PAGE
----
“As I said in the Dáil this week, what happened is absolutely unacceptable and shocking and the report itself did not pack a punch in this regard in terms of harm to children and risky treatment,” he said. .

An HSE review was published this week into allegations that young people who attended Camhs services in South Kerry were prescribed inappropriate medication. She looked at the treatment of more than 1,300 young people over a four-year period and found that 227 children, whose cases were cared for by a young doctor, were at serious risk of harm from sedation, emotional blunting and cognitive, growth disturbances and significant weight changes. He found “clear evidence” of significant harm to 46 children.

Mr Martin said he and Attorney General Paul Gallagher had held preliminary discussions with a view to finding a “non-adversarial mechanism to address this issue and resolve this problem”.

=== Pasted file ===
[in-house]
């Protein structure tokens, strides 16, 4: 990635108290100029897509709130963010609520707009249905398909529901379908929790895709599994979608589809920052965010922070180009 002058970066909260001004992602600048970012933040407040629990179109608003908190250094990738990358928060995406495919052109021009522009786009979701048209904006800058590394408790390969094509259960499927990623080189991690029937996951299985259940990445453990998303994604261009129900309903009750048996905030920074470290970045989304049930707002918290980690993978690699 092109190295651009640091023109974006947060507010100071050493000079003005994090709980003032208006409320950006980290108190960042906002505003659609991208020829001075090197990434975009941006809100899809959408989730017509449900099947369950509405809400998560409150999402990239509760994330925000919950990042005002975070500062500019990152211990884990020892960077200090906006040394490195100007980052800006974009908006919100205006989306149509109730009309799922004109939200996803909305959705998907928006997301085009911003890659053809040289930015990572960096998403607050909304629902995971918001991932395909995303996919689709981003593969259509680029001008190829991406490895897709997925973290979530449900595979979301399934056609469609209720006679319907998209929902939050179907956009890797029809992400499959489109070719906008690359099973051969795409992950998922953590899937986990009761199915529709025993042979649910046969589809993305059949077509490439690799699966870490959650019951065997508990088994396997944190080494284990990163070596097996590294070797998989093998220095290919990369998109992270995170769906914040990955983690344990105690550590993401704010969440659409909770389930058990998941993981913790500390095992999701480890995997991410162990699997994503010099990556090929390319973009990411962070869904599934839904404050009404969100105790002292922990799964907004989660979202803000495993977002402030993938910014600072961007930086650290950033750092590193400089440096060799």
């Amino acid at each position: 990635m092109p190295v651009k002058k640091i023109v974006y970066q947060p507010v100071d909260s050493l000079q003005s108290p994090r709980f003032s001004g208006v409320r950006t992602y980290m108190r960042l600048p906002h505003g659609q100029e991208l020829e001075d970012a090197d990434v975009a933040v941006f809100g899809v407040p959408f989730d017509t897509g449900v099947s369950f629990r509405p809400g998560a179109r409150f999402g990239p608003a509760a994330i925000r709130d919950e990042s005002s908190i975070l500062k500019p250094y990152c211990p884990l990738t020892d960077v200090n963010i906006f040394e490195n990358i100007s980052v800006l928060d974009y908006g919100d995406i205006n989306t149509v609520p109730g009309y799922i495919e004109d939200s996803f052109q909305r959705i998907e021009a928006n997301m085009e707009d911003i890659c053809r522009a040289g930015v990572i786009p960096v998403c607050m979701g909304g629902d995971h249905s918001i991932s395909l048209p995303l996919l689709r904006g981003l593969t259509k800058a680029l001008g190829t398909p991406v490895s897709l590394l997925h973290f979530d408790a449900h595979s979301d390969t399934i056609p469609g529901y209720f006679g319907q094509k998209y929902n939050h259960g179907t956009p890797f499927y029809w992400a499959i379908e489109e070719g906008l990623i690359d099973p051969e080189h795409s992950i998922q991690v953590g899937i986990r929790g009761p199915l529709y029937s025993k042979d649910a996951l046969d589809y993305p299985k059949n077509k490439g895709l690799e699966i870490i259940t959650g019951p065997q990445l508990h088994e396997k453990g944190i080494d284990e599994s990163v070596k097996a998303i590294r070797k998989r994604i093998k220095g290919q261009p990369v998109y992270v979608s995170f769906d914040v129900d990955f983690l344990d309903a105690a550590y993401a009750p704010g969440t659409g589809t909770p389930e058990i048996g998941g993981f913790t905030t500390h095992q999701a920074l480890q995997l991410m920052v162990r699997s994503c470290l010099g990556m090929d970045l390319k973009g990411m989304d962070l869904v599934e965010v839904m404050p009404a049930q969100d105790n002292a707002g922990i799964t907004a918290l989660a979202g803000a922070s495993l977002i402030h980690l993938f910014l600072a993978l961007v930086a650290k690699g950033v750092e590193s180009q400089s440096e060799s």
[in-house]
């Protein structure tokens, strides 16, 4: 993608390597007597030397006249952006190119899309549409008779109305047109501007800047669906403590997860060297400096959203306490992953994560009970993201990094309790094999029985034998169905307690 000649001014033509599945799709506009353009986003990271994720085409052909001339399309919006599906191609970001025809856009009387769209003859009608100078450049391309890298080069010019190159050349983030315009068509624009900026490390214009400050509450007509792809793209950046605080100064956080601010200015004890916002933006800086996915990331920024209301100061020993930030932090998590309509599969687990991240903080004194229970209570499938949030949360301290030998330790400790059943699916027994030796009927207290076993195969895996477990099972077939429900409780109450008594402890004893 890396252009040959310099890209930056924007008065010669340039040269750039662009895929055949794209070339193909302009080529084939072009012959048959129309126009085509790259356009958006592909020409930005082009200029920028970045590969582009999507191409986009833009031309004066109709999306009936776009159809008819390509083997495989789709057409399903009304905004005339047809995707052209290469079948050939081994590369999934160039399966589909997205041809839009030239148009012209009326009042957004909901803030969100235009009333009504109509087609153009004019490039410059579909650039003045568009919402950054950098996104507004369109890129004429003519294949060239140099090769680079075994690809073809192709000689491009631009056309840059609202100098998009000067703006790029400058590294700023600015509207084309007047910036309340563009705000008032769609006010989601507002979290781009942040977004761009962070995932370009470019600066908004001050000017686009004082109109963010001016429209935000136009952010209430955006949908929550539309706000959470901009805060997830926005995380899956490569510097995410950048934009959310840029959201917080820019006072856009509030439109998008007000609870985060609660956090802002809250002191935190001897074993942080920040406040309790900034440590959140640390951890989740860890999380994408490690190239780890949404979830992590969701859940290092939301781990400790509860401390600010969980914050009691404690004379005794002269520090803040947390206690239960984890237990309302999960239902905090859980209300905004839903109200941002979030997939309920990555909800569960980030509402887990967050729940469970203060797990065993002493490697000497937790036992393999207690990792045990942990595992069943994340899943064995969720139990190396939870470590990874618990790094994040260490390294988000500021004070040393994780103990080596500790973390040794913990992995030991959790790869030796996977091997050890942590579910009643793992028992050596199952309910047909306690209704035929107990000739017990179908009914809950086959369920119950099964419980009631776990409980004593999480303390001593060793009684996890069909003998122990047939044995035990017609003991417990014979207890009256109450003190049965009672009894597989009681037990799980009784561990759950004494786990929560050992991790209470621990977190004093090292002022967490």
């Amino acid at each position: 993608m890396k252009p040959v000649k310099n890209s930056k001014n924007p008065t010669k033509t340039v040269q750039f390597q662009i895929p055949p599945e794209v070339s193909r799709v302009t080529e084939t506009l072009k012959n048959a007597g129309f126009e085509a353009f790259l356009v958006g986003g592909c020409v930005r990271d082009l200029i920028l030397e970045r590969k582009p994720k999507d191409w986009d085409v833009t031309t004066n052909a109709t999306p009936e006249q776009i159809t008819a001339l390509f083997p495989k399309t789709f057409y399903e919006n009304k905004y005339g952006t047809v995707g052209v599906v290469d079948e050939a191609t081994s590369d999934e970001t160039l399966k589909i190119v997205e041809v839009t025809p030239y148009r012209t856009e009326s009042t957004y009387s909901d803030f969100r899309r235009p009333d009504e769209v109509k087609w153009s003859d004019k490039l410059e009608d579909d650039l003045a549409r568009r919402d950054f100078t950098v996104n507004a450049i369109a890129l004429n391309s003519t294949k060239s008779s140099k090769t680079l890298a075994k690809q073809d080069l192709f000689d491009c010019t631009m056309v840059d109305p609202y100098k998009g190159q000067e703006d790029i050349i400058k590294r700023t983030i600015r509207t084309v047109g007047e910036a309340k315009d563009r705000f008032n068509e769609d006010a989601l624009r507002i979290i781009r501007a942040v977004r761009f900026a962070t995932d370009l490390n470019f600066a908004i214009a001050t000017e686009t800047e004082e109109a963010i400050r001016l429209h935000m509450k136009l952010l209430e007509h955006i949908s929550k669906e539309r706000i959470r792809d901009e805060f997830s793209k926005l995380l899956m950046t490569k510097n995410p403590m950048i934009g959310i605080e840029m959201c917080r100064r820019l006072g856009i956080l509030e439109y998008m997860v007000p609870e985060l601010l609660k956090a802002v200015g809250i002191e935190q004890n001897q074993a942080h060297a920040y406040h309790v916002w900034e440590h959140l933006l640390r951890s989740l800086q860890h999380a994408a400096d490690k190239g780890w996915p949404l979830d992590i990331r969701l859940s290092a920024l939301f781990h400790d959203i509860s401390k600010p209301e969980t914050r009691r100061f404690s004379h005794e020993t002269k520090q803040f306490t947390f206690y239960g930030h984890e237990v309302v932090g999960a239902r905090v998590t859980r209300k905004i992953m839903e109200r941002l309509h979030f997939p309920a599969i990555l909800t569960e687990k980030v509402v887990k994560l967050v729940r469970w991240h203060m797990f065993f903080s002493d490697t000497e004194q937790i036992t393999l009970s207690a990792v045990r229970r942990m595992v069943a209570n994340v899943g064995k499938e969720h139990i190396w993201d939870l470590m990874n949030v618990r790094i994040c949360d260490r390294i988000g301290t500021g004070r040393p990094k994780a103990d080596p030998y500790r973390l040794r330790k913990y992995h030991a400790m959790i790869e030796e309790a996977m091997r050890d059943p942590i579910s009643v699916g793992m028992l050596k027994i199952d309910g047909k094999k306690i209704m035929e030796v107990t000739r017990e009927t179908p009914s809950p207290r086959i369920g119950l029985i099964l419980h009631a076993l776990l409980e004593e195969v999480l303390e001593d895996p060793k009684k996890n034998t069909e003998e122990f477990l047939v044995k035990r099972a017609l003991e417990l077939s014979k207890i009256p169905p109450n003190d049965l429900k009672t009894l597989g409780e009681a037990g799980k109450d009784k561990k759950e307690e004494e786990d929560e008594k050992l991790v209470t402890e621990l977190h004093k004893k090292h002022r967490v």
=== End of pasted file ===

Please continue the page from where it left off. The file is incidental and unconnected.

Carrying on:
“This could involve a mediated approach or a mediation mechanism, but we will be looking at a range of mechanisms to achieve this in the most efficient, effective and empathetic way possible.”


Asked if specific people past or present in the South Kerry Camhs should face disciplinary action, Mr Martin said there would have to be accountability.

“There are mechanisms there, as you know, in terms of different categories in terms of accountability. There are different mechanisms. I don’t want to get ahead of them. But they are there to ensure accountability,” he said.

“What emerges from the report is not just about one doctor to be fair. It’s much broader than that. And that’s what really worries. And that’s the really concerning thing about what you mentioned, that it took way too long for the intervention to happen.